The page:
Mossadegh Learns the Hard Way
November 19, 1951 — Bruce Biossat
Widely syndicated weekly column by veteran journalist Bruce Biossat (1910-1974) on Iran — Monday, November 19, 1951.
On November 21st, The La Crosse Tribune in Wisconsin ran it as their lead editorial with no credit to Biossat, under the title Blackmail Just Doesn’t Pay.
Message to Mossadegh: Blackmail Does Not Pay
by Bruce Biossat
It would not be accurate to describe Premier Mossadegh’s lengthy stay in America as a total loss for Iran. But it has not proved much better than that.
In the long series of talks with the U.S. State Department over the Anglo-Iranian oil dispute Mossadegh showed himself incapable of significant compromise.
Unquestionably his performance was dictated in large part by the Iranian extremists whose prisoner he is. He could not yield one inch that would look like a concession to the hated British. [And why are they hated?]
So he remains adamant against operation of the big Abadan oil refinery by any foreign country, even non-British. [not true] He insists that the new Iranian oil company, which completely lacks technical experience, can handle the task with a “few foreign technicians.” The general consensus among oil men is that he and his countrymen do not grasp the complexity of the industrial problem they face.
Secondly, Mossadegh will not discuss adequate compensation to the British for Iran’s seizure of the Anglo-Iranian Oil Co.’s properties. [absolutely false] Without fair payment nationalization is bald confiscation. No government can acquiesce in such a step without emboldening others to try the same unprincipled tactics.
And lastly, Mossadegh is asking a price for Iranian oil which is said to be well out of line with the world price structure. He is seeking advantage for his country which is possessed by no other oil-rich nation. [Again, absolutely false. Iran, in fact, slashed its oil prices drastically]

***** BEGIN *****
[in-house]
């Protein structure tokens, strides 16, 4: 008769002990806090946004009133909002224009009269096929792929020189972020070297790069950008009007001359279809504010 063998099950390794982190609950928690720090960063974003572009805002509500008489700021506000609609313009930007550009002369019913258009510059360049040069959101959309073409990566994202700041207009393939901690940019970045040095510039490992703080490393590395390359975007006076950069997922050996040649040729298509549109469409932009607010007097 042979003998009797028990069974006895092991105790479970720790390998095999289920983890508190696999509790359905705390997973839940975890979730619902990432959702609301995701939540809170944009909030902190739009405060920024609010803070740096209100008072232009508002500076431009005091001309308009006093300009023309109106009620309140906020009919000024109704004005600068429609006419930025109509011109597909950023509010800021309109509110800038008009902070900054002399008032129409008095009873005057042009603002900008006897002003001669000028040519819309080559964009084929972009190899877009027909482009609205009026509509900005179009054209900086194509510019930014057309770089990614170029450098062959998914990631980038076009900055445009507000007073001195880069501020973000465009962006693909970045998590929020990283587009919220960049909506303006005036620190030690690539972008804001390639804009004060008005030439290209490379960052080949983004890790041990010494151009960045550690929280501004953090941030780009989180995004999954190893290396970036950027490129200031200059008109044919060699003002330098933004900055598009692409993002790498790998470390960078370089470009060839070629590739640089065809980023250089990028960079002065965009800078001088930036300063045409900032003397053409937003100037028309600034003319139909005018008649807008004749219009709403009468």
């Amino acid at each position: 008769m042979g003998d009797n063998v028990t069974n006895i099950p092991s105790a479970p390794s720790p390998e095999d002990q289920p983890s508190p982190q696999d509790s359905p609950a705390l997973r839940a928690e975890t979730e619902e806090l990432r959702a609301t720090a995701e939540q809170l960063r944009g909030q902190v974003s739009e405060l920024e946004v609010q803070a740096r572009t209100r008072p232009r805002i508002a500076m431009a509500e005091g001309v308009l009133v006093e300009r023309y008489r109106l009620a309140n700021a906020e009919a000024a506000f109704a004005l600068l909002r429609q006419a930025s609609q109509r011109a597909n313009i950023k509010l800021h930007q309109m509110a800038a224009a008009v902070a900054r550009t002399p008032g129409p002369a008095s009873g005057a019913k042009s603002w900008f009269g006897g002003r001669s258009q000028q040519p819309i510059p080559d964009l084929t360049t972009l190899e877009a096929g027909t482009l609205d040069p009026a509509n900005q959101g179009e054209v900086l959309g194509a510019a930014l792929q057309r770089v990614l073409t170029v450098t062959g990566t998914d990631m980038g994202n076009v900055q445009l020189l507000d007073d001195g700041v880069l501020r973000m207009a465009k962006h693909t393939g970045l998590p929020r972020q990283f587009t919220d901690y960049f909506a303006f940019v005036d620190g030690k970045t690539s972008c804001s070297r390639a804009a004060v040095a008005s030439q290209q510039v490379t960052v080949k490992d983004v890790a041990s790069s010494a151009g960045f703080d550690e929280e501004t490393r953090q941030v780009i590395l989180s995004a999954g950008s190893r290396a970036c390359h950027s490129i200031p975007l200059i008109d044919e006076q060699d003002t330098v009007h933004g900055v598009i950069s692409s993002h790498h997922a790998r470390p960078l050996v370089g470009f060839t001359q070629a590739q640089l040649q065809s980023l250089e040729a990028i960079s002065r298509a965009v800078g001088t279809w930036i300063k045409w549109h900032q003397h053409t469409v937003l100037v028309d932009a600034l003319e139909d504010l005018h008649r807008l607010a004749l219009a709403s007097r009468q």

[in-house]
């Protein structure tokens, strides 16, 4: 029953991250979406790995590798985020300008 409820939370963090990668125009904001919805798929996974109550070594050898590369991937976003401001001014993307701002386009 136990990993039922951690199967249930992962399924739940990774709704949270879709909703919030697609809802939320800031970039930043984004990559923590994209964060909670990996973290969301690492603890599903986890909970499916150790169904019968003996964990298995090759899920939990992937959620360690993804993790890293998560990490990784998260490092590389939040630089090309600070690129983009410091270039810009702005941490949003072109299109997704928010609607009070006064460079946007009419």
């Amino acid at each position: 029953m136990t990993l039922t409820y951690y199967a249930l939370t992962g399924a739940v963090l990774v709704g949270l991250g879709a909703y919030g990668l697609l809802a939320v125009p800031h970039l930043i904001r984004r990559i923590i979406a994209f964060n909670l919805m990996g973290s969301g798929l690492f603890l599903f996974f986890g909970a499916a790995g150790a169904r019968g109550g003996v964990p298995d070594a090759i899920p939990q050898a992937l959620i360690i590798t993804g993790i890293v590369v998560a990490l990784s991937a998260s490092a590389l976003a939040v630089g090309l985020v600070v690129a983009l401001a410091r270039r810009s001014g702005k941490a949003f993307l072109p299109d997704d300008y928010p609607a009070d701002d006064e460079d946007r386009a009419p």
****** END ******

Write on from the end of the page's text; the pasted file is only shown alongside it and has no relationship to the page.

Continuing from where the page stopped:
This particular demand reveals something basic to the whole Mossadegh approach. He is content to do the bidding of Iranian extremists because he believes he has the West over a barrel.
The premier calculates that he can get whatever terms he seeks because he constantly holds before the West the threat that otherwise Iran will go Communist. Thanks to the reckless course he has pursued, this threat is real. For Iran today is teetering on the brink of national bankruptcy. Deprived of oil revenues, its economy is crumbling.
Mossadegh, returning home without an oil agreement, wants the West to tide him over with a $120,000,000 loan—$50,000,000 right away. [Not “the West”—the United States]
NO BIG AID
The British, who believe Mossadegh has overplayed his hand at home as well as abroad, would like to see him left to struggle without a cent. But the International Monetary Fund has extended $8,750,000 to meet the immediate crisis, and some additional funds may be forthcoming from other sources.
Yet even the United States, which fears a bankrupt Mossadegh government will only open the door to Stalin, is not in favor of large-scale financial aid at this time. Our Middle East experts want Iran to have just enough to keep going while the possibilities for a real oil settlement are exhaustively explored. They do not want the West to pay blackmail to political leaders who are choosing to exploit their country’s weakness for the advantage of nationalist extremism.
Mossadegh quite plainly has yet to learn a hard lesson: that legitimate nationalist aspirations do not justify international immorality. If he does not take this instruction soon, the West will lose a valuable prize. But Iran may lose its independence and its soul—the very things its leaders profess to be serving.
Time Favors Mossadegh on Oil — The Herald Statesman (Yonkers, NY), March 27, 1953
Editorial: Man of the Year — The Schenectady Gazette, January 5, 1952
Iran Premier’s Stubbornness Brings Crisis — The Brooklyn Eagle - September 12, 1951
MOSSADEGH t-shirts — “If I sit silently, I have sinned”